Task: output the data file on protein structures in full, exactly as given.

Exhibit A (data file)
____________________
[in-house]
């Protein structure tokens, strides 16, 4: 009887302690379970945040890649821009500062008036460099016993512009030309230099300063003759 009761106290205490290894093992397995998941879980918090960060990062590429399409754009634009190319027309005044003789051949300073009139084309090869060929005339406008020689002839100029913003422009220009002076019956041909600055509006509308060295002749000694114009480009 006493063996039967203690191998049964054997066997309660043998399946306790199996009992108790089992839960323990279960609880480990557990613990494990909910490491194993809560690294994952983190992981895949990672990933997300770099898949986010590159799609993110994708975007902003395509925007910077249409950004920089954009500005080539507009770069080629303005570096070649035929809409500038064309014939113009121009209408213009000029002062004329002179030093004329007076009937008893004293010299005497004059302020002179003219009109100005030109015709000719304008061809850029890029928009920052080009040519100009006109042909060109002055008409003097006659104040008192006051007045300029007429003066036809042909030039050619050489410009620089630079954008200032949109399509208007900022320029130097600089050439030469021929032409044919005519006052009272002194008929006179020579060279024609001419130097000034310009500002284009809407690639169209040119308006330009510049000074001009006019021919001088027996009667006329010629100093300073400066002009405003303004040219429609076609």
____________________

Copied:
[in-house]
């Protein structure tokens, strides 16, 4: 009887302690379970945040890649821009500062008036460099016993512009030309230099300063003759 009761106290205490290894093992397995998941879980918090960060990062590429399409754009634009190319027309005044003789051949300073009139084309090869060929005339406008020689002839100029913003422009220009002076019956041909600055509006509308060295002749000694114009480009 006493063996039967203690191998049964054997066997309660043998399946306790199996009992108790089992839960323990279960609880480990557990613990494990909910490491194993809560690294994952983190992981895949990672990933997300770099898949986010590159799609993110994708975007902003395509925007910077249409950004920089954009500005080539507009770069080629303005570096070649035929809409500038064309014939113009121009209408213009000029002062004329002179030093004329007076009937008893004293010299005497004059302020002179003219009109100005030109015709000719304008061809850029890029928009920052080009040519100009006109042909060109002055008409003097006659104040008192006051007045300029007429003066036809042909030039050619050489410009620089630079954008200032949109399509208007900022320029130097600089050439030469021929032409044919005519006052009272002194008929006179020579060279024609001419130097000034310009500002284009809407690639169209040119308006330009510049000074001009006019021919001088027996009667006329010629100093300073400066002009405003303004040219429609076609």